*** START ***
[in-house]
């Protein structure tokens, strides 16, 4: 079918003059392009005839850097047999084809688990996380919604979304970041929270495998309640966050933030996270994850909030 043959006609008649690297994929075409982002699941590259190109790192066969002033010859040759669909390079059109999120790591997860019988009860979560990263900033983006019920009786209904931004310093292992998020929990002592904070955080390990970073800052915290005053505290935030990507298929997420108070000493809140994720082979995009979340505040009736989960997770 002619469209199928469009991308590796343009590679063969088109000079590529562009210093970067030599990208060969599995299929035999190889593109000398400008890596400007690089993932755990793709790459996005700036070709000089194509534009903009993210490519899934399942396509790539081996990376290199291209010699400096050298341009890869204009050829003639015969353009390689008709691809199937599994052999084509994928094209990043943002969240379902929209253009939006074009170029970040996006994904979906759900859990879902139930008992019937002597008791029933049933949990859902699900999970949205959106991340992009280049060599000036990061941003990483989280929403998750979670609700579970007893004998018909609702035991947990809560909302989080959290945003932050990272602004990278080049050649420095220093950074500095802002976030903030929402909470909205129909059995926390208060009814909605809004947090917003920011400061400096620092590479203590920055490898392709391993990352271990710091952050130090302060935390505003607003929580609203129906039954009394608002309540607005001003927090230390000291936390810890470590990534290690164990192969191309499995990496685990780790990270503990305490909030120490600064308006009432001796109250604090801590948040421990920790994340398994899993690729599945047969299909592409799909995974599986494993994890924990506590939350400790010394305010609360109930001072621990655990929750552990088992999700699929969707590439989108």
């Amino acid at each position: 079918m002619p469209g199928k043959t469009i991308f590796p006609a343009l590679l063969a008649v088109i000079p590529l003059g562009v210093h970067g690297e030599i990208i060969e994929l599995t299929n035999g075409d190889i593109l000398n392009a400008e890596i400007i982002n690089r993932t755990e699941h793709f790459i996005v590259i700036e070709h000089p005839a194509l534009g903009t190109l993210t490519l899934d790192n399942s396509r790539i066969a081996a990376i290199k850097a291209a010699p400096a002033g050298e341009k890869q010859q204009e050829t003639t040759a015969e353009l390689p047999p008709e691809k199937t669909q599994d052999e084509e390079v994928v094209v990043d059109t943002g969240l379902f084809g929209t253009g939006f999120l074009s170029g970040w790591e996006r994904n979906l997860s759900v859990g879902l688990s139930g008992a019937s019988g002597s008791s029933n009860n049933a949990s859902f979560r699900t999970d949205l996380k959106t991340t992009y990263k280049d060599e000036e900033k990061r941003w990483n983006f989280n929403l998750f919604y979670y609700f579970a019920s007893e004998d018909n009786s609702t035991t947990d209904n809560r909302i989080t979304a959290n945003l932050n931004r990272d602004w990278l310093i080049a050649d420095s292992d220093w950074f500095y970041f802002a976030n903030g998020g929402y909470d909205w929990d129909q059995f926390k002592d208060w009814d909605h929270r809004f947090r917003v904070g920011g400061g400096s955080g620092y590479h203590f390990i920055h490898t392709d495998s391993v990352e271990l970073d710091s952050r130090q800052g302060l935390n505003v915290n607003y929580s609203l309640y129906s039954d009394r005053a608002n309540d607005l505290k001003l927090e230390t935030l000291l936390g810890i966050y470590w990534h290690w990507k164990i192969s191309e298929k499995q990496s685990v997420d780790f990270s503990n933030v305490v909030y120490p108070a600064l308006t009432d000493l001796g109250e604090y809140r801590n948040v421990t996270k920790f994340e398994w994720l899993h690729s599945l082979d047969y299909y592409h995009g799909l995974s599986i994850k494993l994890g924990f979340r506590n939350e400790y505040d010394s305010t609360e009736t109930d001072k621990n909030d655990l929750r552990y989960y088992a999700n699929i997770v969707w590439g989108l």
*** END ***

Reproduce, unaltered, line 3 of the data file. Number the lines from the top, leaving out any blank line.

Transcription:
């Amino acid at each position: 079918m002619p469209g199928k043959t469009i991308f590796p006609a343009l590679l063969a008649v088109i000079p590529l003059g562009v210093h970067g690297e030599i990208i060969e994929l599995t299929n035999g075409d190889i593109l000398n392009a400008e890596i400007i982002n690089r993932t755990e699941h793709f790459i996005v590259i700036e070709h000089p005839a194509l534009g903009t190109l993210t490519l899934d790192n399942s396509r790539i066969a081996a990376i290199k850097a291209a010699p400096a002033g050298e341009k890869q010859q204009e050829t003639t040759a015969e353009l390689p047999p008709e691809k199937t669909q599994d052999e084509e390079v994928v094209v990043d059109t943002g969240l379902f084809g929209t253009g939006f999120l074009s170029g970040w790591e996006r994904n979906l997860s759900v859990g879902l688990s139930g008992a019937s019988g002597s008791s029933n009860n049933a949990s859902f979560r699900t999970d949205l996380k959106t991340t992009y990263k280049d060599e000036e900033k990061r941003w990483n983006f989280n929403l998750f919604y979670y609700f579970a019920s007893e004998d018909n009786s609702t035991t947990d209904n809560r909302i989080t979304a959290n945003l932050n931004r990272d602004w990278l310093i080049a050649d420095s292992d220093w950074f500095y970041f802002a976030n903030g998020g929402y909470d909205w929990d129909q059995f926390k002592d208060w009814d909605h929270r809004f947090r917003v904070g920011g400061g400096s955080g620092y590479h203590f390990i920055h490898t392709d495998s391993v990352e271990l970073d710091s952050r130090q800052g302060l935390n505003v915290n607003y929580s609203l309640y129906s039954d009394r005053a608002n309540d607005l505290k001003l927090e230390t935030l000291l936390g810890i966050y470590w990534h290690w990507k164990i192969s191309e298929k499995q990496s685990v997420d780790f990270s503990n933030v305490v909030y120490p108070a600064l308006t009432d000493l001796g109250e604090y809140r801590n948040v421990t996270k920790f994340e398994w994720l899993h690729s599945l082979d047969y299909y592409h995009g799909l995974s599986i994850k494993l994890g924990f979340r506590n939350e400790y505040d010394s305010t609360e009736t109930d001072k621990n909030d655990l929750r552990y989960y088992a999700n699929i997770v969707w590439g989108l």